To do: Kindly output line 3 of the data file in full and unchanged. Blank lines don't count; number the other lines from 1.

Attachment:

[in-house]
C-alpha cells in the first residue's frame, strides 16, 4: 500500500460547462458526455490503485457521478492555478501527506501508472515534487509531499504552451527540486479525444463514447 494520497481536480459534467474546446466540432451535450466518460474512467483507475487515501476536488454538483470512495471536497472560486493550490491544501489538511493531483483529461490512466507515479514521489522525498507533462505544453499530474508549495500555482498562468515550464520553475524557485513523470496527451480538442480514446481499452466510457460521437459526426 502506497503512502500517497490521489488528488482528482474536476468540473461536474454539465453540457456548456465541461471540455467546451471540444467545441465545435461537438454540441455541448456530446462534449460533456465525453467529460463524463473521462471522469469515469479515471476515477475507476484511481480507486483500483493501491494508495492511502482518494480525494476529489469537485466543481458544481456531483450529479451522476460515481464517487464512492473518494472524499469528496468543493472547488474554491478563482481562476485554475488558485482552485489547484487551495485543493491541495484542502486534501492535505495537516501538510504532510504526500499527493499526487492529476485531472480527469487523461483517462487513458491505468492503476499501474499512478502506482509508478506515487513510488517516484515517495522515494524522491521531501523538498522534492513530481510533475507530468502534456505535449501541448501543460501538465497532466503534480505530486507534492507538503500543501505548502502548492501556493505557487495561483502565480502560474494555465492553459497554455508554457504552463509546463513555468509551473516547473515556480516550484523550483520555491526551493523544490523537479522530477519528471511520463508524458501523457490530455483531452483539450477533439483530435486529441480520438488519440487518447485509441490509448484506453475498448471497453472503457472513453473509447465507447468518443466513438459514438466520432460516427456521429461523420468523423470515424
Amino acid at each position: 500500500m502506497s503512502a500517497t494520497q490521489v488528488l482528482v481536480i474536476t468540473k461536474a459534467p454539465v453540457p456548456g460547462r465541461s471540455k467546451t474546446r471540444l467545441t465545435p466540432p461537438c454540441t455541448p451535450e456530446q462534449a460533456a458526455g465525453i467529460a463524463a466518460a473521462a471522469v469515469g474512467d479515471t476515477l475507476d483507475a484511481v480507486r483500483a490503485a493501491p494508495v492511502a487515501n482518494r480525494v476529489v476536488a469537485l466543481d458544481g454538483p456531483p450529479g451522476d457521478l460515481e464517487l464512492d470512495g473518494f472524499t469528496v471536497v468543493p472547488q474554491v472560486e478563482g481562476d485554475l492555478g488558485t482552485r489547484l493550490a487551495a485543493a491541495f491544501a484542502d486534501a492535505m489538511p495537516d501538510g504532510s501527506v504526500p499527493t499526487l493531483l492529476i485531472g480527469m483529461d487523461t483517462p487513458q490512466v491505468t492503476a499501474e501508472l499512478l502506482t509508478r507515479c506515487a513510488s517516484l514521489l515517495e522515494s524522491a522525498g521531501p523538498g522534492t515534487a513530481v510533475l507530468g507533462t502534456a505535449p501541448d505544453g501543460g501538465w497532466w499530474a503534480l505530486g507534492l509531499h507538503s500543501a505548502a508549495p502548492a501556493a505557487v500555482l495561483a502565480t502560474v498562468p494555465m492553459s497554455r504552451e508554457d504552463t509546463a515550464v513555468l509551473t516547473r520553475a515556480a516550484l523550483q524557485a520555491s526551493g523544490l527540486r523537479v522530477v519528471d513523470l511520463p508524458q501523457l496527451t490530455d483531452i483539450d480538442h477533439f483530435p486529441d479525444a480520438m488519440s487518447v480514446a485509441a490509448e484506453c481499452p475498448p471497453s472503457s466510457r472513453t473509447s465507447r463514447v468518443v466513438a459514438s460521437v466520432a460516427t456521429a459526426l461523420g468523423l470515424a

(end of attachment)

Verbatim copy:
Amino acid at each position: 500500500m502506497s503512502a500517497t494520497q490521489v488528488l482528482v481536480i474536476t468540473k461536474a459534467p454539465v453540457p456548456g460547462r465541461s471540455k467546451t474546446r471540444l467545441t465545435p466540432p461537438c454540441t455541448p451535450e456530446q462534449a460533456a458526455g465525453i467529460a463524463a466518460a473521462a471522469v469515469g474512467d479515471t476515477l475507476d483507475a484511481v480507486r483500483a490503485a493501491p494508495v492511502a487515501n482518494r480525494v476529489v476536488a469537485l466543481d458544481g454538483p456531483p450529479g451522476d457521478l460515481e464517487l464512492d470512495g473518494f472524499t469528496v471536497v468543493p472547488q474554491v472560486e478563482g481562476d485554475l492555478g488558485t482552485r489547484l493550490a487551495a485543493a491541495f491544501a484542502d486534501a492535505m489538511p495537516d501538510g504532510s501527506v504526500p499527493t499526487l493531483l492529476i485531472g480527469m483529461d487523461t483517462p487513458q490512466v491505468t492503476a499501474e501508472l499512478l502506482t509508478r507515479c506515487a513510488s517516484l514521489l515517495e522515494s524522491a522525498g521531501p523538498g522534492t515534487a513530481v510533475l507530468g507533462t502534456a505535449p501541448d505544453g501543460g501538465w497532466w499530474a503534480l505530486g507534492l509531499h507538503s500543501a505548502a508549495p502548492a501556493a505557487v500555482l495561483a502565480t502560474v498562468p494555465m492553459s497554455r504552451e508554457d504552463t509546463a515550464v513555468l509551473t516547473r520553475a515556480a516550484l523550483q524557485a520555491s526551493g523544490l527540486r523537479v522530477v519528471d513523470l511520463p508524458q501523457l496527451t490530455d483531452i483539450d480538442h477533439f483530435p486529441d479525444a480520438m488519440s487518447v480514446a485509441a490509448e484506453c481499452p475498448p471497453s472503457s466510457r472513453t473509447s465507447r463514447v468518443v466513438a459514438s460521437v466520432a460516427t456521429a459526426l461523420g468523423l470515424a